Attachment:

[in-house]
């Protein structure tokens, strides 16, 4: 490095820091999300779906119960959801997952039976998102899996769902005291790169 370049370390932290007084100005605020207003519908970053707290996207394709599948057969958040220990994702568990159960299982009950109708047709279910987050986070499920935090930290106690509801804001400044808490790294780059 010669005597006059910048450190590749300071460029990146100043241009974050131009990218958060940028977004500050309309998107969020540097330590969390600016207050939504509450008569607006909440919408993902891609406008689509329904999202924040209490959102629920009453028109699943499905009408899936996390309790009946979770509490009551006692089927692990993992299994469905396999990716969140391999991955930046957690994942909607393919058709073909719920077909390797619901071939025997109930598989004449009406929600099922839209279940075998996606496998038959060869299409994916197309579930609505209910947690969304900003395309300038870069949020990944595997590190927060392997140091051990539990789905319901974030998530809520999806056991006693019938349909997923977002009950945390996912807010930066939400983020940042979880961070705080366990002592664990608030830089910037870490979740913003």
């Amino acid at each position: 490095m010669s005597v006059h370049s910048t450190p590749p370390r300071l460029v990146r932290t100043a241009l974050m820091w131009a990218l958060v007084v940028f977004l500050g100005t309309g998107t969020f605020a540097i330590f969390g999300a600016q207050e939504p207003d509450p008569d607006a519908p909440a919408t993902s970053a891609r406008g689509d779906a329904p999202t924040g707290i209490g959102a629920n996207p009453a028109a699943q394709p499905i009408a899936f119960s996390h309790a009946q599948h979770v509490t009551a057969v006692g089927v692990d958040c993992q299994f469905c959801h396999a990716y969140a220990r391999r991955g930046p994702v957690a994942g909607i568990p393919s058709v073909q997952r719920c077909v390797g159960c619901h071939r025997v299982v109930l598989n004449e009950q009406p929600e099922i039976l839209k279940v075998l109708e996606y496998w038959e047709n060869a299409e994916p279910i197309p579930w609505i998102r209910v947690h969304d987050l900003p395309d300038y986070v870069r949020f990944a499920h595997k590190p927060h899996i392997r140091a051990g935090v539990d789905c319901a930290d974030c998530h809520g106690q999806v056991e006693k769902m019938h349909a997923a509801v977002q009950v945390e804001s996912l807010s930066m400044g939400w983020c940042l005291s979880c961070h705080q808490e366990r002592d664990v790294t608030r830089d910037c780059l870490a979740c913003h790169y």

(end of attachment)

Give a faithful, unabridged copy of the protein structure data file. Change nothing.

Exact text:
[in-house]
């Protein structure tokens, strides 16, 4: 490095820091999300779906119960959801997952039976998102899996769902005291790169 370049370390932290007084100005605020207003519908970053707290996207394709599948057969958040220990994702568990159960299982009950109708047709279910987050986070499920935090930290106690509801804001400044808490790294780059 010669005597006059910048450190590749300071460029990146100043241009974050131009990218958060940028977004500050309309998107969020540097330590969390600016207050939504509450008569607006909440919408993902891609406008689509329904999202924040209490959102629920009453028109699943499905009408899936996390309790009946979770509490009551006692089927692990993992299994469905396999990716969140391999991955930046957690994942909607393919058709073909719920077909390797619901071939025997109930598989004449009406929600099922839209279940075998996606496998038959060869299409994916197309579930609505209910947690969304900003395309300038870069949020990944595997590190927060392997140091051990539990789905319901974030998530809520999806056991006693019938349909997923977002009950945390996912807010930066939400983020940042979880961070705080366990002592664990608030830089910037870490979740913003």
């Amino acid at each position: 490095m010669s005597v006059h370049s910048t450190p590749p370390r300071l460029v990146r932290t100043a241009l974050m820091w131009a990218l958060v007084v940028f977004l500050g100005t309309g998107t969020f605020a540097i330590f969390g999300a600016q207050e939504p207003d509450p008569d607006a519908p909440a919408t993902s970053a891609r406008g689509d779906a329904p999202t924040g707290i209490g959102a629920n996207p009453a028109a699943q394709p499905i009408a899936f119960s996390h309790a009946q599948h979770v509490t009551a057969v006692g089927v692990d958040c993992q299994f469905c959801h396999a990716y969140a220990r391999r991955g930046p994702v957690a994942g909607i568990p393919s058709v073909q997952r719920c077909v390797g159960c619901h071939r025997v299982v109930l598989n004449e009950q009406p929600e099922i039976l839209k279940v075998l109708e996606y496998w038959e047709n060869a299409e994916p279910i197309p579930w609505i998102r209910v947690h969304d987050l900003p395309d300038y986070v870069r949020f990944a499920h595997k590190p927060h899996i392997r140091a051990g935090v539990d789905c319901a930290d974030c998530h809520g106690q999806v056991e006693k769902m019938h349909a997923a509801v977002q009950v945390e804001s996912l807010s930066m400044g939400w983020c940042l005291s979880c961070h705080q808490e366990r002592d664990v790294t608030r830089d910037c780059l870490a979740c913003h790169y």